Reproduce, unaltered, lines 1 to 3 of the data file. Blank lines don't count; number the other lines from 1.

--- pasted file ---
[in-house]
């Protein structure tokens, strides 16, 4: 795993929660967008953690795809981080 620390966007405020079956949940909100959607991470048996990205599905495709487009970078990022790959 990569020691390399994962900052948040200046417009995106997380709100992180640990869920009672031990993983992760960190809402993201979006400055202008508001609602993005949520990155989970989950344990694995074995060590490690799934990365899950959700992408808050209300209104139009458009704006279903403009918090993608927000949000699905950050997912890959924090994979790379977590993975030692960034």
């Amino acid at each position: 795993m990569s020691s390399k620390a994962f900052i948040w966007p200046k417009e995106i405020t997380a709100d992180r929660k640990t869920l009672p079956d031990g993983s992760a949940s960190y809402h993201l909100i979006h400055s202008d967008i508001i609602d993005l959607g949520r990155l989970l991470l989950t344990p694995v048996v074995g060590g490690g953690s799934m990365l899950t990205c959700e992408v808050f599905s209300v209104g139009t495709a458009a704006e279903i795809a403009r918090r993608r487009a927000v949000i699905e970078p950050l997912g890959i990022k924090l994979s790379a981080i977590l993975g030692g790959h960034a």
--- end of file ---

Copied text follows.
[in-house]
């Protein structure tokens, strides 16, 4: 795993929660967008953690795809981080 620390966007405020079956949940909100959607991470048996990205599905495709487009970078990022790959 990569020691390399994962900052948040200046417009995106997380709100992180640990869920009672031990993983992760960190809402993201979006400055202008508001609602993005949520990155989970989950344990694995074995060590490690799934990365899950959700992408808050209300209104139009458009704006279903403009918090993608927000949000699905950050997912890959924090994979790379977590993975030692960034």
């Amino acid at each position: 795993m990569s020691s390399k620390a994962f900052i948040w966007p200046k417009e995106i405020t997380a709100d992180r929660k640990t869920l009672p079956d031990g993983s992760a949940s960190y809402h993201l909100i979006h400055s202008d967008i508001i609602d993005l959607g949520r990155l989970l991470l989950t344990p694995v048996v074995g060590g490690g953690s799934m990365l899950t990205c959700e992408v808050f599905s209300v209104g139009t495709a458009a704006e279903i795809a403009r918090r993608r487009a927000v949000i699905e970078p950050l997912g890959i990022k924090l994979s790379a981080i977590l993975g030692g790959h960034a």